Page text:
Naturally, the Canadians have a little different approach. To start off, their politics is a little more complicated than ours. Rather than having two political parties attempting to beat each others brains in, they have three major parties contending for attention.
And unlike Americans, who try to hide their affiliations behind meaningless terms like Democratic and Republican, the Canadians call a "spade" a "spade."
One of their parties in the "Conservative" party and one is the "Liberal" party. How refreshing.
Here in America we run away from such stark descriptions because we tend to seek out the voters in the middle ground who are presumed to be neither. And there is no better tar and feather for our opponents than those ultimate political pejoratives "liberal" and "conservative."
Unfortunately after that good start, the Canadian model does it get a little confusing. For example, on some social issues, the "conservatives" are apparently a little more "liberal" than the "liberals" are. And - truth be told - the "liberals" seem pretty "conservative" when compared to the third party, the New Democrats, or the NDP. Oddly enough, some NDP positions sound almost "conservative" to American ears.
So you have to actually have to pay attention to what is being said to determine whether or not you agree with a Canadian politician. That, of course, would never work in the good old US of A where you only need to listen to what is being said about someone to get the real "truthiness."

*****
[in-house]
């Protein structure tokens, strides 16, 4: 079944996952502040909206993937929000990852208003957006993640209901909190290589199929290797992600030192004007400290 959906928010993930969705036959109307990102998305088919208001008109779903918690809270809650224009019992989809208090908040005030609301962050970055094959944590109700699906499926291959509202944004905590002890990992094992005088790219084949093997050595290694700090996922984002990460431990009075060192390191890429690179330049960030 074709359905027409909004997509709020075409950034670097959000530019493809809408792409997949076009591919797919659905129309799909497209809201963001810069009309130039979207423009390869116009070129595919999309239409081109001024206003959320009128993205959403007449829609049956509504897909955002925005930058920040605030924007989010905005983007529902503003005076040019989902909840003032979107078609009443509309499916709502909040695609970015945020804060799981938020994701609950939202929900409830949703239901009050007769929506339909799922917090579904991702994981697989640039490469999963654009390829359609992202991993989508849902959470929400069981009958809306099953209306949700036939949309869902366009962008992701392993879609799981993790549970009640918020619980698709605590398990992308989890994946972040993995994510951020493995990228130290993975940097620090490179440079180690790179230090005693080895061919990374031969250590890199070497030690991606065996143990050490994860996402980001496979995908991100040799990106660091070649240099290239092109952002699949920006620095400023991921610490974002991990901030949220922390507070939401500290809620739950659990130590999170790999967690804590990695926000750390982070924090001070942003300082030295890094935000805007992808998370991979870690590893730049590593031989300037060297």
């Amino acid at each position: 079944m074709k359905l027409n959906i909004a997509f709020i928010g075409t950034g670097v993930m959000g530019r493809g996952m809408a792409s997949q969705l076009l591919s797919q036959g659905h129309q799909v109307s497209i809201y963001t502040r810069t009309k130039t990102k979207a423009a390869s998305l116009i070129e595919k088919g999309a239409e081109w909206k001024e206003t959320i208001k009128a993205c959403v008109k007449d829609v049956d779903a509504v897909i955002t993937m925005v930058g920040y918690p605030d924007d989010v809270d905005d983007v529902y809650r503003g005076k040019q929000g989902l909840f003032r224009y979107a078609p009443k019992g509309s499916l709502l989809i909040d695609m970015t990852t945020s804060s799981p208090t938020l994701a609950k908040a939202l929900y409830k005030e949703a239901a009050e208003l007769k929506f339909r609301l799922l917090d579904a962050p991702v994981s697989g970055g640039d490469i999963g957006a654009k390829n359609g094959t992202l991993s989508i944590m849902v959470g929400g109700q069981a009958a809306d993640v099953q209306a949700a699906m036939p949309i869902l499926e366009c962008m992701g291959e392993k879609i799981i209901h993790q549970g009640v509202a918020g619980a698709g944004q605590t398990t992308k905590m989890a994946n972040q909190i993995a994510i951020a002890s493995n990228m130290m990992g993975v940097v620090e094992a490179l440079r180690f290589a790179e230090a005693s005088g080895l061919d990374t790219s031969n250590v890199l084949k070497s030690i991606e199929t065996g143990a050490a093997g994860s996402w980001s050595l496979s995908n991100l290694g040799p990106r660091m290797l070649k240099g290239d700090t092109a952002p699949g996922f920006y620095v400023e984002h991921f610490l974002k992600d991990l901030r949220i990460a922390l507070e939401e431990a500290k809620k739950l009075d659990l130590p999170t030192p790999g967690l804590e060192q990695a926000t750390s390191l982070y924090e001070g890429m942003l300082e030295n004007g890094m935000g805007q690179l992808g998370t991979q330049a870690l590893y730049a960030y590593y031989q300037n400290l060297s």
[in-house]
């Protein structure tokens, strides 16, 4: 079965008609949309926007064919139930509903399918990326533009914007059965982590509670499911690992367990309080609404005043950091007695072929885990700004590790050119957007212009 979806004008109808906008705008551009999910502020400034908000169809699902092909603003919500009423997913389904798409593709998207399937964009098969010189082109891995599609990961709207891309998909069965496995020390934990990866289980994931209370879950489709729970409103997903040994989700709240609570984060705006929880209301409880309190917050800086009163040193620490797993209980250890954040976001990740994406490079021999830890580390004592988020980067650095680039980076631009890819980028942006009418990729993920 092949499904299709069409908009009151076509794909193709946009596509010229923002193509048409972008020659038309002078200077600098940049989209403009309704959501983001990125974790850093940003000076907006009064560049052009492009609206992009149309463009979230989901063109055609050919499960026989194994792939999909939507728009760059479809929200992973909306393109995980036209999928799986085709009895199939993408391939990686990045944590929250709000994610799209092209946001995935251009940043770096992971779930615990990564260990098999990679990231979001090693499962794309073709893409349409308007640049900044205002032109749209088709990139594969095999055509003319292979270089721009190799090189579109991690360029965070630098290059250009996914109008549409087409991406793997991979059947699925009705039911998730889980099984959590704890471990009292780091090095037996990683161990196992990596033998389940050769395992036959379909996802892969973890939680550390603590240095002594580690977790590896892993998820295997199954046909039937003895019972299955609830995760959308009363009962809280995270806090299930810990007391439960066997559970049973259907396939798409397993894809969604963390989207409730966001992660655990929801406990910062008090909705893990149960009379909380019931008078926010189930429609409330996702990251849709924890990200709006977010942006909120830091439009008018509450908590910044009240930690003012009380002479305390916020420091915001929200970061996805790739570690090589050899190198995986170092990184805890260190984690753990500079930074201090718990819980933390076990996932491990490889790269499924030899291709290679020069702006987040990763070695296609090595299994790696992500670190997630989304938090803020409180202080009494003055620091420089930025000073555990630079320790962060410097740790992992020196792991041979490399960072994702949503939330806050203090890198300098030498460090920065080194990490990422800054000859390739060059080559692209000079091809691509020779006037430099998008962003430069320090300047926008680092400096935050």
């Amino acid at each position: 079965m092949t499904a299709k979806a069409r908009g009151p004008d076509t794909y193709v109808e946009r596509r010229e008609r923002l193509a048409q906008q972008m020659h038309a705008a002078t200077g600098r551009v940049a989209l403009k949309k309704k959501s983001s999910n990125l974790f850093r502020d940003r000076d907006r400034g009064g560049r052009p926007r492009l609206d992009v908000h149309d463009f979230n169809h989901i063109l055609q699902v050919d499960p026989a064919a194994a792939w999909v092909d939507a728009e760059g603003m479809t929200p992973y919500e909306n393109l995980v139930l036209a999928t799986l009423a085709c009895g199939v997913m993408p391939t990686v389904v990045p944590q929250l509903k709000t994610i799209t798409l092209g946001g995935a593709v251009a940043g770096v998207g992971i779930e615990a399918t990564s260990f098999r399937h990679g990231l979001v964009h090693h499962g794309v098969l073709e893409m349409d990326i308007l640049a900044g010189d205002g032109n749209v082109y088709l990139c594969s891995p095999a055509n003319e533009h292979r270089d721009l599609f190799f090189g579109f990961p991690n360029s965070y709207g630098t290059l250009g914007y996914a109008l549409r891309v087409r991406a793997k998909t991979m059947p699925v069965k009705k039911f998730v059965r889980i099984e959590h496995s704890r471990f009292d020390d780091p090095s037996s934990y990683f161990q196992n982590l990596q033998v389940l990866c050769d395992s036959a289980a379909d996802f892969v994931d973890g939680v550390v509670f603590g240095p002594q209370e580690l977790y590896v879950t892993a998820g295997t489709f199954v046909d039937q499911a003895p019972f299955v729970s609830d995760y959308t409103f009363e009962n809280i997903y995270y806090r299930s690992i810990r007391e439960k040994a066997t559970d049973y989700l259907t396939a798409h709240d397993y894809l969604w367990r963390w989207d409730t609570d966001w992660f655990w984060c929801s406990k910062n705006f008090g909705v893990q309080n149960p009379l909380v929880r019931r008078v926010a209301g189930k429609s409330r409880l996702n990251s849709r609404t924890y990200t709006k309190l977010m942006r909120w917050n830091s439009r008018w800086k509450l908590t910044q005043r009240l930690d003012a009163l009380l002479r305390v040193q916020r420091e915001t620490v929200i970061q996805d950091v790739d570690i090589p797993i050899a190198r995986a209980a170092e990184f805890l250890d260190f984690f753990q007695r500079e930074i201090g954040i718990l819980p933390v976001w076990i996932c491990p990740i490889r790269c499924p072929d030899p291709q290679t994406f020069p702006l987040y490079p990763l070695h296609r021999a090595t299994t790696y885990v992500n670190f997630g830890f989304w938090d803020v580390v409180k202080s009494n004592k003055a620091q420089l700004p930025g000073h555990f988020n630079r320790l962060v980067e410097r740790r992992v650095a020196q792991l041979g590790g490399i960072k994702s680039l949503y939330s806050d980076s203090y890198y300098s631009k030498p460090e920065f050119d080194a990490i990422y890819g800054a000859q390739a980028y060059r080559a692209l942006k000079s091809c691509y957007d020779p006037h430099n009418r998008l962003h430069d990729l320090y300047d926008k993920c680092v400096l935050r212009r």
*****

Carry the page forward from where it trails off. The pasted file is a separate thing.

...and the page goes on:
But what really stands out about Canadian politics is the lack of the "scorched earth" approach that has become so popular in modern American elections.
In Canada, there is a complete lack of understanding of the American political concept of "completely destroying a village in order to save it."
Sure, there were some American style attack ads on Canadian TV. But the Canadian idea of attack is to use of a photograph of the opposition candidate making a funny face or just looking silly. In America, you need to photoshop devil horns or the number 666 onto a similar photo get your point across.
I was watching an interview on one of the evening news programs - something they still have time for because not all Canadian television is given over to reality shows or shout fests.
The interviewer tried to prod one of the candidates by asking if he "feared" a government led by his opponent.
Now, if you watch American political coverage the discourse is always about fear. Fear that the other side is somehow going to take away everything you hold dear. In the last decade, American political parties have decided that we are not capable anymore of being "for" something. We are only capable of being "afraid" of something else.
The Canadian politician did not take the bait.
"Am I 'afraid' of them?" he said, calmly. "No, I am not. Do I think their policies are wrong for our country. Yes, I certainly believe that. But I am afraid? No. We are all Canadians and - in the end - we will do what's best for Canada and not what is best for any political party."
I was so shocked. For a minute, I almost considered turning off the television altogether..
Fortunately, good old American common sense kicked in and I quickly changed to an American cable news channel.
Two adherents of differing
political views were trying to scream over top of each other,
while the moderator sat back with a - dare I say it - devilish